Data security watchers read with interest the United States Court of Appeals’ decision earlier this year in FTC v. Wyndham, upholding the FTC’s authority to challenge allegedly lax data security practices under the unfairness prong of the FTC Act. We view that ruling as a milestone victory for consumers and for companies of all sizes that are committed to keeping customers’ personal information secure.
Blog Posts Tagged with Data Security
Mark February 9, 2016, on your calendar. That’s when the FTC’s Start with Security roadshow moves to Seattle and you’ll want to be there.
For online retailers, Cyber Monday can set the stage for a gleeful gift-giving season. Here are five tips to help make your “presents” known to holiday shoppers.
Interested business people are making tracks to the FTC’s workshop today on cross-device tracking. Can’t make it to Washington? Then watch the webcast.
The next stop on the FTC’s Start with Security road show is Austin, Texas, on Thursday, November 5th. Even if you can’t be there, you can still participate. And that’s not all. The FTC will be releasing two new resources to help your business start with security, but you can get a sneak peek now.
Quick: How many connected devices do your customers have within arm’s reach right now? For a lot of them, the answer is (at minimum) a desktop computer, a laptop, a smartphone, a tablet, a connected TV, and a wearable gadget. What are the consumer protection implications when companies collect data through – and across – those devices for the purpose of advertising and marketing?
If the Commission is to attain the objectives Congress envisioned, it cannot be required to confine its road block to the narrow lane the transgressor has traveled; it must be allowed effectively to close all roads to the prohibited goal, so that its order may not be bypassed with impunity.
That’s from the Supreme Court’s 1952 decision in FTC v. Ruberoid, but it also outlines part of the job description of the Bureau of Consumer Protection’s Enforcement Division.
Austin used to be known for Armadillo World Headquarters and the Stallion Drive-In on North Lamar that served a $4.99 chicken fried steak the size of a manhole cover. But the talk now is tech with a burgeoning industry that manages to keep the city both weird and wired. That’s why the FTC’s Start with Security program is on the road again on November 5th – this time to Austin.
If you have new research you’d like to present at PrivacyCon – the FTC’s January 14, 2016, national conference to explore trends in data security and consumer privacy – we need to hear from you by midnight tonight.
The FTC’s first Start with Security conference – the latest in a line of initiatives emphasizing the importance of data security – kicks off on Wednesday, September 9th, in San Francisco in cooperation with UC Hastings College of the Law. Not able to be there in person? Don’t worry. You won’t be left sitting on the dock of the bay. You can watch the webcast from your desk. In addition, the FTC has a new resource for companies interested in starting with security.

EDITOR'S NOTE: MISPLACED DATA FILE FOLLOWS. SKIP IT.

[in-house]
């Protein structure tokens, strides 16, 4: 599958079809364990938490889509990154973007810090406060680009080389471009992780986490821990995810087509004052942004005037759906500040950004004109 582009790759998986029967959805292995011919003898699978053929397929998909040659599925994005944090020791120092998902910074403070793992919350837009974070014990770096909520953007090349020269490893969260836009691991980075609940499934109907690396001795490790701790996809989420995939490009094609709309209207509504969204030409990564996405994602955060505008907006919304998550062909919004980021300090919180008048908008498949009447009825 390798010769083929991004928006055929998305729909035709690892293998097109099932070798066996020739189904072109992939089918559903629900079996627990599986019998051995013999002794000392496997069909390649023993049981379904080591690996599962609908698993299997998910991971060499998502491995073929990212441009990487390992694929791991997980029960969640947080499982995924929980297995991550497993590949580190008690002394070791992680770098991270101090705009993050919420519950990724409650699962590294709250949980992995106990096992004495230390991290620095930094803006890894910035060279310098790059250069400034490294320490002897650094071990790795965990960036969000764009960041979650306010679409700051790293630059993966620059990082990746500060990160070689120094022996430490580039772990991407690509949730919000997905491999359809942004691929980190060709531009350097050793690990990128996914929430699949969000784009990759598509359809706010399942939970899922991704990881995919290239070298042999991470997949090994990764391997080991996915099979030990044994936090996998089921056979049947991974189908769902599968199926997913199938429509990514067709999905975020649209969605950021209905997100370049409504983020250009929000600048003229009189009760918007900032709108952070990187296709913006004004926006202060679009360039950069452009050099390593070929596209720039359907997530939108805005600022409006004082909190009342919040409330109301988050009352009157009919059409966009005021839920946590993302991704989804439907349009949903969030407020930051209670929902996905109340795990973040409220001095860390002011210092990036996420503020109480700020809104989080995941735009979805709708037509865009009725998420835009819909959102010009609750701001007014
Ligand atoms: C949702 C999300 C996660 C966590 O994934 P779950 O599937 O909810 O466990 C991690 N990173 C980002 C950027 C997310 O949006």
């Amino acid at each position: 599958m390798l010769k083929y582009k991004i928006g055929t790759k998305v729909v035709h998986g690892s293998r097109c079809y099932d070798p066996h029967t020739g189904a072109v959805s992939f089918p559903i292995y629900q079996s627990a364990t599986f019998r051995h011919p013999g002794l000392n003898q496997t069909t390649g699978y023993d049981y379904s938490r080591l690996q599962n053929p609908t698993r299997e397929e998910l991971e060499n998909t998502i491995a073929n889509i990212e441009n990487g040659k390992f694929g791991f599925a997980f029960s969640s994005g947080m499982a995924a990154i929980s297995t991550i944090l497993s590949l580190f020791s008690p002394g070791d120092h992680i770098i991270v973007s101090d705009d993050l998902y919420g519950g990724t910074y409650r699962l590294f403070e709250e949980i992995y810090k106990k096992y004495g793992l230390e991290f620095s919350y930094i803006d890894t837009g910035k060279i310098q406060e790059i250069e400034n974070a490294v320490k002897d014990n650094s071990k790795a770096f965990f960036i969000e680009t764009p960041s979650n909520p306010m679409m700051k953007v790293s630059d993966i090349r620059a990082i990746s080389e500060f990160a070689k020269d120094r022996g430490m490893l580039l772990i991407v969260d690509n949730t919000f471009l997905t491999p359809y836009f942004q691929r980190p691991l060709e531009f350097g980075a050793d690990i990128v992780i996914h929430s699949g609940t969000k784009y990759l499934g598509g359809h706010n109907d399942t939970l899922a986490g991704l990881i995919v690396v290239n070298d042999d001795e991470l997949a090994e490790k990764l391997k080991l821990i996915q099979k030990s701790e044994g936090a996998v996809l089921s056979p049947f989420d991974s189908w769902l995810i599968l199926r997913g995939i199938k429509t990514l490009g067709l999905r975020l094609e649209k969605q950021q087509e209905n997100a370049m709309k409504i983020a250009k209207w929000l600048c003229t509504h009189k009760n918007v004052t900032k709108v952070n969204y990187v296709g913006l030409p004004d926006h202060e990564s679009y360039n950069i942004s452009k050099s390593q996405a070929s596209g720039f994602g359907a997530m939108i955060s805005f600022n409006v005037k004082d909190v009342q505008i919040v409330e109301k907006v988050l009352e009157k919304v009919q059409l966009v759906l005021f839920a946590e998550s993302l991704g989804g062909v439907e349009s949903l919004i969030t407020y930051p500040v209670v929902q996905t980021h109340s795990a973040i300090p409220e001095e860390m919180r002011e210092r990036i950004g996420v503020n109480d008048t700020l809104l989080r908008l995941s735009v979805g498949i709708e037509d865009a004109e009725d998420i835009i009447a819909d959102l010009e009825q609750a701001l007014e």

It’s called PrivacyCon and the first-of-its-kind FTC event is scheduled for January 14, 2016.
You’ve read Start with Security: A Guide for Business, the new brochure about the FTC’s 53 data security settlements. You’ve digested the lessons learned from those cases. The next step: applying them at your company. The FTC has an easy way to get the ball rolling.
Businesses are understandably concerned about the threat that hackers pose to the security of sensitive data on their networks. But a closing letter the FTC staff sent to Morgan Stanley Smith Barney LLC warns of another danger lurking closer to home.
On the old game show “Password,” the host whispered a word to contestants, who then gave clues to celebrities. The first to guess correctly advanced to the Lighting Round. The loser went home with a year’s supply of car wax.
If you and your clients are concerned about data security – and aren’t we all? – the FTC has something old, something new, and something on the horizon you need to know about.
A natural disaster can wreak havoc on any business. But it’s even worse when that real-world catastrophe becomes a data security calamity.
Before the summer storm season arrives, get your business ready. Just like you gather flashlights, bottled water, and emergency supplies, you can prepare your business by reviewing data retention and disposal practices.
It’s a question we’re asked a lot. “What happens if I’m the target of an FTC investigation involving data security?” We understand – no one wants to get that call. But we hope we can shed some light on what a company can expect.
First things first. All of our investigations are nonpublic. That means we can’t disclose whether anyone is the subject of an investigation. The sources of a data security investigation can be news reports, complaints from consumers or other companies, requests from Congress or other government agencies, or our own initiative.
Maybe it’s a suspicious tax document flagged by your HR staff or a customer concern about an unauthorized charge. Identity theft can reveal itself in many ways. Regardless of the tip-off, there’s a new one-stop federal resource – IdentityTheft.gov – to help people report and recover from ID theft.
According to the proverbs of Solomon, “Plans fail for lack of counsel, but with many advisers they succeed.” Of course, there’s no one-size-fits-all plan to guarantee the security of personal information in your company’s possession. But one effective strategy is to consider what experts at different agencies and organizations are saying. They offer a variety of tips and techniques, but the foundational principles of sound security remain the same.